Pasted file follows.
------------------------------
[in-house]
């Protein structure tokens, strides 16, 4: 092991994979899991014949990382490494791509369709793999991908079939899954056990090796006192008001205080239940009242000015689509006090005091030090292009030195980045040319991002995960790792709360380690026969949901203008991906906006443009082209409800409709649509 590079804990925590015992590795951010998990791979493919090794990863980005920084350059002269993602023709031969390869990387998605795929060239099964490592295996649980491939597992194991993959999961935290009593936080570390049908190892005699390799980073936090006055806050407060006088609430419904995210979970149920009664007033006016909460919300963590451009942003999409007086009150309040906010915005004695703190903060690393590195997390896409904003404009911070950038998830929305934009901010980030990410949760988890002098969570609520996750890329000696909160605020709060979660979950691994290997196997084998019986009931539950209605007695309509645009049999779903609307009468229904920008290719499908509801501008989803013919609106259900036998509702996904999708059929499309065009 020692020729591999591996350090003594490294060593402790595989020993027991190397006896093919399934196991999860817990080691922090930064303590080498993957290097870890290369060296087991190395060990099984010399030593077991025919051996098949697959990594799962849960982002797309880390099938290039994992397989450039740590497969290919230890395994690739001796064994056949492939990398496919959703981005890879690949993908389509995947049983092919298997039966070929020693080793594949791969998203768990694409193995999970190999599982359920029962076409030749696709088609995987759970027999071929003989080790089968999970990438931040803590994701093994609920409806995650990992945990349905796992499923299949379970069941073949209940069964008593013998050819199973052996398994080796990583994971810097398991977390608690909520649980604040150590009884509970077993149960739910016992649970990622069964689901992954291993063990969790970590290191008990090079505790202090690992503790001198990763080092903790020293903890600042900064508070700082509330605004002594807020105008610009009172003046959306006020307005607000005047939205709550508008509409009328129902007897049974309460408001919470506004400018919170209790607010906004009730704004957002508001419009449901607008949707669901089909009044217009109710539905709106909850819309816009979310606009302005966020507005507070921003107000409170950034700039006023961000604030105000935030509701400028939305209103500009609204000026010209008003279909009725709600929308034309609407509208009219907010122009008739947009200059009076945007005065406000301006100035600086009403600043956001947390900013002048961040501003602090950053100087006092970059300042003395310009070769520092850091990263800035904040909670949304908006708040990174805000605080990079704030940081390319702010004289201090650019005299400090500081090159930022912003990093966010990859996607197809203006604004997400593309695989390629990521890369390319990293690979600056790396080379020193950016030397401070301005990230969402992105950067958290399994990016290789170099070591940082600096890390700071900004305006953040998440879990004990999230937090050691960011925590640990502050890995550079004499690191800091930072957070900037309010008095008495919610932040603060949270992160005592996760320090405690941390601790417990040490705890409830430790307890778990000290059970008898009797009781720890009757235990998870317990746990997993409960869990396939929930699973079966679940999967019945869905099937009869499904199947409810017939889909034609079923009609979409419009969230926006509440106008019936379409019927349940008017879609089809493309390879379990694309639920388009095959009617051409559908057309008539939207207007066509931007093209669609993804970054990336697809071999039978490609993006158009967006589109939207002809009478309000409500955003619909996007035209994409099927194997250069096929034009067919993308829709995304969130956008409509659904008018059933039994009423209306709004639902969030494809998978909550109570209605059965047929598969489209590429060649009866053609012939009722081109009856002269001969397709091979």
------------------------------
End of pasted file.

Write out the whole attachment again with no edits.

[in-house]
């Protein structure tokens, strides 16, 4: 092991994979899991014949990382490494791509369709793999991908079939899954056990090796006192008001205080239940009242000015689509006090005091030090292009030195980045040319991002995960790792709360380690026969949901203008991906906006443009082209409800409709649509 590079804990925590015992590795951010998990791979493919090794990863980005920084350059002269993602023709031969390869990387998605795929060239099964490592295996649980491939597992194991993959999961935290009593936080570390049908190892005699390799980073936090006055806050407060006088609430419904995210979970149920009664007033006016909460919300963590451009942003999409007086009150309040906010915005004695703190903060690393590195997390896409904003404009911070950038998830929305934009901010980030990410949760988890002098969570609520996750890329000696909160605020709060979660979950691994290997196997084998019986009931539950209605007695309509645009049999779903609307009468229904920008290719499908509801501008989803013919609106259900036998509702996904999708059929499309065009 020692020729591999591996350090003594490294060593402790595989020993027991190397006896093919399934196991999860817990080691922090930064303590080498993957290097870890290369060296087991190395060990099984010399030593077991025919051996098949697959990594799962849960982002797309880390099938290039994992397989450039740590497969290919230890395994690739001796064994056949492939990398496919959703981005890879690949993908389509995947049983092919298997039966070929020693080793594949791969998203768990694409193995999970190999599982359920029962076409030749696709088609995987759970027999071929003989080790089968999970990438931040803590994701093994609920409806995650990992945990349905796992499923299949379970069941073949209940069964008593013998050819199973052996398994080796990583994971810097398991977390608690909520649980604040150590009884509970077993149960739910016992649970990622069964689901992954291993063990969790970590290191008990090079505790202090690992503790001198990763080092903790020293903890600042900064508070700082509330605004002594807020105008610009009172003046959306006020307005607000005047939205709550508008509409009328129902007897049974309460408001919470506004400018919170209790607010906004009730704004957002508001419009449901607008949707669901089909009044217009109710539905709106909850819309816009979310606009302005966020507005507070921003107000409170950034700039006023961000604030105000935030509701400028939305209103500009609204000026010209008003279909009725709600929308034309609407509208009219907010122009008739947009200059009076945007005065406000301006100035600086009403600043956001947390900013002048961040501003602090950053100087006092970059300042003395310009070769520092850091990263800035904040909670949304908006708040990174805000605080990079704030940081390319702010004289201090650019005299400090500081090159930022912003990093966010990859996607197809203006604004997400593309695989390629990521890369390319990293690979600056790396080379020193950016030397401070301005990230969402992105950067958290399994990016290789170099070591940082600096890390700071900004305006953040998440879990004990999230937090050691960011925590640990502050890995550079004499690191800091930072957070900037309010008095008495919610932040603060949270992160005592996760320090405690941390601790417990040490705890409830430790307890778990000290059970008898009797009781720890009757235990998870317990746990997993409960869990396939929930699973079966679940999967019945869905099937009869499904199947409810017939889909034609079923009609979409419009969230926006509440106008019936379409019927349940008017879609089809493309390879379990694309639920388009095959009617051409559908057309008539939207207007066509931007093209669609993804970054990336697809071999039978490609993006158009967006589109939207002809009478309000409500955003619909996007035209994409099927194997250069096929034009067919993308829709995304969130956008409509659904008018059933039994009423209306709004639902969030494809998978909550109570209605059965047929598969489209590429060649009866053609012939009722081109009856002269001969397709091979």